Q&A: An Unusual Season
Cathy Lanier, senior vice president of security for the National Football League, discusses how the coronavirus pandemic redefined the phrase “game changer” and how she is already looking at what lies ahead.
Prior to the rise of the COVID-19 pandemic, security departments operating in sports entertainment contended with a wide range of considerations and potential threats to players, staff, management, fans, and communities. Security must also consider when it is time to postpone or cancel an event, depending on the threat level posed.
During the early spring of 2020, as new cases of COVID-19 rapidly spread, many sporting events around the world were altered, indefinitely postponed, or outright cancelled. Now Cathy Lanier, senior vice president of security for the National Football League (NFL), considers what the near future of sporting events may look like and security’s role in that environment.
In addition to disruptions, the crisis also uncovered opportunities, Lanier says, citing the decision and execution of an online NFL Draft Day, with players, managers, coaches, and announcers participating from their homes. Lanier notes that this event offered a fresh form of entertainment, its novelty and intimacy attracting families and potentially other viewers who would usually tune out such an event.
The following conversation has been edited for clarity and brevity.
What other escalating actions or options are available to an organization before a postponement or cancellation?
CL. Hurricanes, natural disasters, and other things can push an event, but COVID-19 is unique in that it is international. There are components for a lot of the entertainment and venue world, both international and domestic. There are state and local laws and ordinances that we have to consider, and it’s different state by state. Most of our events involve bringing competition from one state to the next. If the rules are different in each state, then that’s a problem for us, because there’s a competitive equity issue. They’re opening up Georgia, for example, but not New England—how do you have a fair competition between those two clubs if one can get in and do a team practice and the other can’t? The pandemic has made this a much more complex decision-making process.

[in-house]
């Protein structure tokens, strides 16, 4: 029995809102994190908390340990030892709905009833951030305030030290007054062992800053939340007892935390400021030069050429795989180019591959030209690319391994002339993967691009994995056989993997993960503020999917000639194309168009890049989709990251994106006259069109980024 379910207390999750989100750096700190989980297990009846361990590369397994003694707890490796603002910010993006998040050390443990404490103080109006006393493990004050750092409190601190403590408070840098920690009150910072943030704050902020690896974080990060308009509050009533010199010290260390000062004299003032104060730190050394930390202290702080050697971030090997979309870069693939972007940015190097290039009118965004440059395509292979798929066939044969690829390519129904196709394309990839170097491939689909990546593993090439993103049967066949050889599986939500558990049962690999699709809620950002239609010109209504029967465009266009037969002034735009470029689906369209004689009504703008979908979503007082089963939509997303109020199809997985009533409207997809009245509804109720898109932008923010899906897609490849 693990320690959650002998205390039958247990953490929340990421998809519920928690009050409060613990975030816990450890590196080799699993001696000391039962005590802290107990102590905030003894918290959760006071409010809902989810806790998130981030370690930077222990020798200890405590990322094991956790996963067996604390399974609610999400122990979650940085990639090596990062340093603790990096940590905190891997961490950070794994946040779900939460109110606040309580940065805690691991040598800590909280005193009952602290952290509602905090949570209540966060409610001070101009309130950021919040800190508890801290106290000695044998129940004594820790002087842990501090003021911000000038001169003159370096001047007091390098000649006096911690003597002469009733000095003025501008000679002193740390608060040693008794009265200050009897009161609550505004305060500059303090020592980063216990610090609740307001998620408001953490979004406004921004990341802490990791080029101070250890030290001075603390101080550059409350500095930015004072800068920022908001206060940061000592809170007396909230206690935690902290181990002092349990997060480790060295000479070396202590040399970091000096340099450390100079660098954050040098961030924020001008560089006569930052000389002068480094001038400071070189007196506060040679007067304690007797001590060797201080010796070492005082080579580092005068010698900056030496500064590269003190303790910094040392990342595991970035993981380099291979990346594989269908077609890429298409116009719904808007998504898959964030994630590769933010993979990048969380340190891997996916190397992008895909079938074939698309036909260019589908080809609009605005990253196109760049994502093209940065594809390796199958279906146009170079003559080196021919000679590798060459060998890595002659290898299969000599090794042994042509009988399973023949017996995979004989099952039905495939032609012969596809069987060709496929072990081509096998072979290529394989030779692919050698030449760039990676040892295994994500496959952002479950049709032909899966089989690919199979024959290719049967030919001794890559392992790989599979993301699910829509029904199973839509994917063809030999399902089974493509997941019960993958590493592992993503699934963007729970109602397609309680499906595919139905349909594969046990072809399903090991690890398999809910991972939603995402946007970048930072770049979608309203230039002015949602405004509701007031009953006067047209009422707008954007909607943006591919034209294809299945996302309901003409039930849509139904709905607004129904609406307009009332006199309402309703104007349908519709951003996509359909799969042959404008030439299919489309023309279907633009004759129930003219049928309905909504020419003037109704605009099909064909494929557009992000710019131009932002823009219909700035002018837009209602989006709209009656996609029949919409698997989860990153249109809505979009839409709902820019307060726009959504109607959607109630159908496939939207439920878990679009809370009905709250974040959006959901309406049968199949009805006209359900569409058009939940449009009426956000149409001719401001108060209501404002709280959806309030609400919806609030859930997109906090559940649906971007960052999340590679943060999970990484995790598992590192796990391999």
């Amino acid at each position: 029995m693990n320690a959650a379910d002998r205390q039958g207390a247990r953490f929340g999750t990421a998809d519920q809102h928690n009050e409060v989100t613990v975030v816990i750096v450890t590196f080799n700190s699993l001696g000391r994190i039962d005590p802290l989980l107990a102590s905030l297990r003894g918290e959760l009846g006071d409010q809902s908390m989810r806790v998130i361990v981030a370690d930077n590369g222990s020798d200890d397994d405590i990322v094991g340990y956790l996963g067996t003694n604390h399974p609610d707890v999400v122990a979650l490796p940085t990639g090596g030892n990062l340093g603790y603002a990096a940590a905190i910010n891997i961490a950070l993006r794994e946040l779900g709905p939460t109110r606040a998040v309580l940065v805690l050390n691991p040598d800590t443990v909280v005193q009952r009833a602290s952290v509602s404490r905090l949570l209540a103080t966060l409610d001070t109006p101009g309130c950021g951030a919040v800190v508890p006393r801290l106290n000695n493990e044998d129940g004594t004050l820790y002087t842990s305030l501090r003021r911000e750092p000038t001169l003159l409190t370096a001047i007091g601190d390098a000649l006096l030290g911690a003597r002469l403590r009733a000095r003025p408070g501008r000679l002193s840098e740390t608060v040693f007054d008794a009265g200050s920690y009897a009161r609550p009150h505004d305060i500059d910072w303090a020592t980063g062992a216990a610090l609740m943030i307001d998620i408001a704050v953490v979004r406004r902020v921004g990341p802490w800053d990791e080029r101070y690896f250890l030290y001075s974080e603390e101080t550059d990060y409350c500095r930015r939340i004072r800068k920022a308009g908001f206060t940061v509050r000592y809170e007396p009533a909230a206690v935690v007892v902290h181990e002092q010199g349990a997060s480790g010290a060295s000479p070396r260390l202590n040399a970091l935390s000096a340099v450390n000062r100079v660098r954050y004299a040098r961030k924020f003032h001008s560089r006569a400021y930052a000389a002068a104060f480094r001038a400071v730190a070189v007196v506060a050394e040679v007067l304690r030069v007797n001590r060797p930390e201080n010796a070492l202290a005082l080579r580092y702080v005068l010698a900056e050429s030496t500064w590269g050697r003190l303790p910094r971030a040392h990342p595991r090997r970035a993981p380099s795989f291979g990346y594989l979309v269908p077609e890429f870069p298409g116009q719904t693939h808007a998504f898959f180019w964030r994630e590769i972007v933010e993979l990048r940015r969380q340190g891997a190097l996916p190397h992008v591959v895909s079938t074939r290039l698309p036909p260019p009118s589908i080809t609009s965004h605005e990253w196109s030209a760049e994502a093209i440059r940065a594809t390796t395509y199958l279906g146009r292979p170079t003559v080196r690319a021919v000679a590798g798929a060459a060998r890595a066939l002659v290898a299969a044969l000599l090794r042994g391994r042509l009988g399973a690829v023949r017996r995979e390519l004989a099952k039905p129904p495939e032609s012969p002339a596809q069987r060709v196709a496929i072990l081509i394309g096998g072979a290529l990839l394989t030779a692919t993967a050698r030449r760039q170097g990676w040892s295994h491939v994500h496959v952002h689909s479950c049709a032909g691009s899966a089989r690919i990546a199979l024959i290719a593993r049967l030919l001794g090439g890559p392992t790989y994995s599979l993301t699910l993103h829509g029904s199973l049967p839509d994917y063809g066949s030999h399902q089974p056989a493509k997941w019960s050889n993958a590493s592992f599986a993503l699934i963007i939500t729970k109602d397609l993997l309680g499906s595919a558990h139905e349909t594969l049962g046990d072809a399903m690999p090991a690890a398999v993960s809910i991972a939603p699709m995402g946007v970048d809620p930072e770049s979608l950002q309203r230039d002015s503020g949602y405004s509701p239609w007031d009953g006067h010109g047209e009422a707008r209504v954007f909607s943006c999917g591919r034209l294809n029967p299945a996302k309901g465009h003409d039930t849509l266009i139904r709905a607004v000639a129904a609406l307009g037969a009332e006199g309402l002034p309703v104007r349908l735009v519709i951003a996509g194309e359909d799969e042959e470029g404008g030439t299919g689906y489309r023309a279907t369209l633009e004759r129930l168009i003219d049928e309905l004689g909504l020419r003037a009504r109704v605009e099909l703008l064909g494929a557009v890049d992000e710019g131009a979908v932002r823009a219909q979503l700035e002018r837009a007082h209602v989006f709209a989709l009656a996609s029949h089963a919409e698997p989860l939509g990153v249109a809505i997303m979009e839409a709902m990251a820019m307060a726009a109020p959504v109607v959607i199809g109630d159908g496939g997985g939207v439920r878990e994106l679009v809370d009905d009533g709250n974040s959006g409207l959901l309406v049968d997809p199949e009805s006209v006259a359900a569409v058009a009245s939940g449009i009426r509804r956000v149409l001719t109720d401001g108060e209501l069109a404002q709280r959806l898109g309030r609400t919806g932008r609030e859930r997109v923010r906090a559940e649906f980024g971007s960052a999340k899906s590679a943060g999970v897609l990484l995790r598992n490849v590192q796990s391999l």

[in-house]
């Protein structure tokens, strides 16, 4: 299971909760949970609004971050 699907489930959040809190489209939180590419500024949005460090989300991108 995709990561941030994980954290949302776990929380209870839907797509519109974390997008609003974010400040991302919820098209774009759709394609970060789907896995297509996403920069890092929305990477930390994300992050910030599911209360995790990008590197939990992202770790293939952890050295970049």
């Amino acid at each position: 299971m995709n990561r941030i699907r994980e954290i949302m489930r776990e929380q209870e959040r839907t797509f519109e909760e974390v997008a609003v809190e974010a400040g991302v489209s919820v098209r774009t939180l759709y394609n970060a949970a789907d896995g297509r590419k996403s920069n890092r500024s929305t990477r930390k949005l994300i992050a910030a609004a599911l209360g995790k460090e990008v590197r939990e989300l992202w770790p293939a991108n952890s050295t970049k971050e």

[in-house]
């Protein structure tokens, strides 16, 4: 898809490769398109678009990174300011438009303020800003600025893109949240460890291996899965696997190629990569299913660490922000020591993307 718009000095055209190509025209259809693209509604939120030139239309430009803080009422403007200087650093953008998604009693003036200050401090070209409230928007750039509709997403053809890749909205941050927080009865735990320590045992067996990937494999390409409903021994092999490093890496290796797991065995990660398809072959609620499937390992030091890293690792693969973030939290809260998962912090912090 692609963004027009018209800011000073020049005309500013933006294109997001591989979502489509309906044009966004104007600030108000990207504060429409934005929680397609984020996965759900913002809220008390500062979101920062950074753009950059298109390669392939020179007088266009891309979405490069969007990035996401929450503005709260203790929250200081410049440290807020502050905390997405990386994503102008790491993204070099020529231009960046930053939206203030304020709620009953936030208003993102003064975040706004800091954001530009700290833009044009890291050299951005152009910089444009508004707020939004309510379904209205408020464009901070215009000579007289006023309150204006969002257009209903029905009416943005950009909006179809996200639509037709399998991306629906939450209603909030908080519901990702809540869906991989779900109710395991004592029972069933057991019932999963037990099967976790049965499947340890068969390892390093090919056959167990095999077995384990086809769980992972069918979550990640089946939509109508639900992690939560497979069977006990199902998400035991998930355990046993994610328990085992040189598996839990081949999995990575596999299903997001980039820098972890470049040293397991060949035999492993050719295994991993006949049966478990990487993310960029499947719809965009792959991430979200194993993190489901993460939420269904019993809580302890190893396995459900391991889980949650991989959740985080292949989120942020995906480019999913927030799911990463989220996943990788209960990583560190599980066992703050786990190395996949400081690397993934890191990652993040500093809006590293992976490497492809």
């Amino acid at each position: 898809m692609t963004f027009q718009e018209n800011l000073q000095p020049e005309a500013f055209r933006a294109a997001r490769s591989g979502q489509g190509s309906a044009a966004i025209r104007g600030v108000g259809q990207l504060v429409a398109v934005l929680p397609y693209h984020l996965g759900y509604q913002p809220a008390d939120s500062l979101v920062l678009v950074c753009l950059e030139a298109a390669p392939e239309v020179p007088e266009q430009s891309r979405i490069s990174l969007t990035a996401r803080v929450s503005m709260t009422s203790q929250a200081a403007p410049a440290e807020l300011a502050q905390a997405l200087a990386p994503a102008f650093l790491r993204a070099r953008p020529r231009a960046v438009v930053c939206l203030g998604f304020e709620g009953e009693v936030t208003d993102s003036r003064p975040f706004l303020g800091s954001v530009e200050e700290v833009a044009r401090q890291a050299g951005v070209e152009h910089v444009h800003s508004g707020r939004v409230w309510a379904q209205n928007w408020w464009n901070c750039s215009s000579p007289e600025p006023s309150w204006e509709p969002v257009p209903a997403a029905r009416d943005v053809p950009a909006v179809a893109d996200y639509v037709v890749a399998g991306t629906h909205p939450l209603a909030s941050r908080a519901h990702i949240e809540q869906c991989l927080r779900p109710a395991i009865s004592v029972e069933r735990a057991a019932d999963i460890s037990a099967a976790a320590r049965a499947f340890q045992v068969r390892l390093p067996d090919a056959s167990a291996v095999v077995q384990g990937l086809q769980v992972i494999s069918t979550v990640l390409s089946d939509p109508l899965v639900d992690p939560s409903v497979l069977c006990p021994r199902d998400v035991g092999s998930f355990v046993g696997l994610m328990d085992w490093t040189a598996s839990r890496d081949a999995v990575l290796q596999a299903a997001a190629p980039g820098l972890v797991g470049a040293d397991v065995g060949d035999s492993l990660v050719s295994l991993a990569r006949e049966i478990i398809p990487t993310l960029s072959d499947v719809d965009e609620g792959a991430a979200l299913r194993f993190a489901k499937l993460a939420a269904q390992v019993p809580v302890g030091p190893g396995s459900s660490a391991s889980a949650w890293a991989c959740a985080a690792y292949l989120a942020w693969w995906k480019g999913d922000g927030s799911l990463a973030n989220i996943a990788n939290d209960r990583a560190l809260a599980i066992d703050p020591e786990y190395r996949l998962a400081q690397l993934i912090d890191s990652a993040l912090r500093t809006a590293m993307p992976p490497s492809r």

The list of things we have to consider here is so much greater, especially for sports leagues, where you have competition involved with the pandemic. And there are so many unknowns about this that create additional complexities that you have to think through.
But what is known is that it’s far more than a two-month scenario. This is a virus that’s not going to have a vaccine that is widely distributed arguably for a total of 18 months at the minimum. We’re hearing from experts that it’s likely to come back between November and March and strike again with another spike. This is a scenario that’s going to be with us for the next year. We’re going to have to have multiple layers of plans that we can scale up and down depending on many factors.
As a security leader, are you responsible for maintaining all those potential scenarios or do you also rely on your team?
CL. Leadership is the lack of working by yourself. Trying to think through any complex scenario on your own is the worst way to do it. Two or three days after we went to mandatory work from home in most states, I formed multiple internal working groups. Within two weeks we expanded those groups to our internal business partners—our football operations or events people, our sponsorships, our fan satisfaction people—because really a lot of what we’re going to be doing is understanding what the fans are feeling and looking for and what their comfort level is in the future. Within a few more weeks, we started adding our external partners—our stadium operations and stadium guest services people.